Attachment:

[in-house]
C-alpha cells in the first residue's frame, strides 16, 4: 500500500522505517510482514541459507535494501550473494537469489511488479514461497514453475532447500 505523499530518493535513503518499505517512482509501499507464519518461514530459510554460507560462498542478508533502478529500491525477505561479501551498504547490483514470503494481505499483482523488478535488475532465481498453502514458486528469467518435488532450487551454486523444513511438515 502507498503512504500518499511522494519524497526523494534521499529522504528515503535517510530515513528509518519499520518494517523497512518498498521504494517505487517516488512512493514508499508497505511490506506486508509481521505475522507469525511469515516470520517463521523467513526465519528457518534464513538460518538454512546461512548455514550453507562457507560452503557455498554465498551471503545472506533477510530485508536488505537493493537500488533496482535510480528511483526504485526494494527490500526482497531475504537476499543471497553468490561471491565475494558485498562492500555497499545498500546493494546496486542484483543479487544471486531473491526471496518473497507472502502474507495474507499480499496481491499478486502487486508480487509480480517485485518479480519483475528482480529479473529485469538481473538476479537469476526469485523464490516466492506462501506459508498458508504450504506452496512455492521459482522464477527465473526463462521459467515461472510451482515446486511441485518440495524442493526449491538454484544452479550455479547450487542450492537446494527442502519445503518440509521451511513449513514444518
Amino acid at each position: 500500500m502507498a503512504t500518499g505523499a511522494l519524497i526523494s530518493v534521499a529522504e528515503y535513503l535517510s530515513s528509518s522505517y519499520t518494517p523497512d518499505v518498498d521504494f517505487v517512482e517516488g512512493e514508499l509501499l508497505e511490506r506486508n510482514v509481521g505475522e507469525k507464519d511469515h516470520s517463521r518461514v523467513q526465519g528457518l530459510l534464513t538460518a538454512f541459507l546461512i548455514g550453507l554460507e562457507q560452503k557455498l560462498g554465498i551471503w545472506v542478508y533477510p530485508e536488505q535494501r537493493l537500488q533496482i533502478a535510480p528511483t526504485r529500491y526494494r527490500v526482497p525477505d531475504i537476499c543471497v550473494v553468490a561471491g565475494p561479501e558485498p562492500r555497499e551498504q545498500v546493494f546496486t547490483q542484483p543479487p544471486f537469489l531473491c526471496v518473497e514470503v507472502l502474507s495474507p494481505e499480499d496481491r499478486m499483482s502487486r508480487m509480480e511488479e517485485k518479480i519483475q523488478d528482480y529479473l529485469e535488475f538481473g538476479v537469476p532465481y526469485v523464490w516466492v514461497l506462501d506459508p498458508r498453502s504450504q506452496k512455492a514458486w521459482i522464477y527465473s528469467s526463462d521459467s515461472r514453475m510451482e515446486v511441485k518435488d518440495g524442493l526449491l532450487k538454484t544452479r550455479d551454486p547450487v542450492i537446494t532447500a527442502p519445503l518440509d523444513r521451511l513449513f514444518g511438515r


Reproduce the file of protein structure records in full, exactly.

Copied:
[in-house]
C-alpha cells in the first residue's frame, strides 16, 4: 500500500522505517510482514541459507535494501550473494537469489511488479514461497514453475532447500 505523499530518493535513503518499505517512482509501499507464519518461514530459510554460507560462498542478508533502478529500491525477505561479501551498504547490483514470503494481505499483482523488478535488475532465481498453502514458486528469467518435488532450487551454486523444513511438515 502507498503512504500518499511522494519524497526523494534521499529522504528515503535517510530515513528509518519499520518494517523497512518498498521504494517505487517516488512512493514508499508497505511490506506486508509481521505475522507469525511469515516470520517463521523467513526465519528457518534464513538460518538454512546461512548455514550453507562457507560452503557455498554465498551471503545472506533477510530485508536488505537493493537500488533496482535510480528511483526504485526494494527490500526482497531475504537476499543471497553468490561471491565475494558485498562492500555497499545498500546493494546496486542484483543479487544471486531473491526471496518473497507472502502474507495474507499480499496481491499478486502487486508480487509480480517485485518479480519483475528482480529479473529485469538481473538476479537469476526469485523464490516466492506462501506459508498458508504450504506452496512455492521459482522464477527465473526463462521459467515461472510451482515446486511441485518440495524442493526449491538454484544452479550455479547450487542450492537446494527442502519445503518440509521451511513449513514444518
Amino acid at each position: 500500500m502507498a503512504t500518499g505523499a511522494l519524497i526523494s530518493v534521499a529522504e528515503y535513503l535517510s530515513s528509518s522505517y519499520t518494517p523497512d518499505v518498498d521504494f517505487v517512482e517516488g512512493e514508499l509501499l508497505e511490506r506486508n510482514v509481521g505475522e507469525k507464519d511469515h516470520s517463521r518461514v523467513q526465519g528457518l530459510l534464513t538460518a538454512f541459507l546461512i548455514g550453507l554460507e562457507q560452503k557455498l560462498g554465498i551471503w545472506v542478508y533477510p530485508e536488505q535494501r537493493l537500488q533496482i533502478a535510480p528511483t526504485r529500491y526494494r527490500v526482497p525477505d531475504i537476499c543471497v550473494v553468490a561471491g565475494p561479501e558485498p562492500r555497499e551498504q545498500v546493494f546496486t547490483q542484483p543479487p544471486f537469489l531473491c526471496v518473497e514470503v507472502l502474507s495474507p494481505e499480499d496481491r499478486m499483482s502487486r508480487m509480480e511488479e517485485k518479480i519483475q523488478d528482480y529479473l529485469e535488475f538481473g538476479v537469476p532465481y526469485v523464490w516466492v514461497l506462501d506459508p498458508r498453502s504450504q506452496k512455492a514458486w521459482i522464477y527465473s528469467s526463462d521459467s515461472r514453475m510451482e515446486v511441485k518435488d518440495g524442493l526449491l532450487k538454484t544452479r550455479d551454486p547450487v542450492i537446494t532447500a527442502p519445503l518440509d523444513r521451511l513449513f514444518g511438515r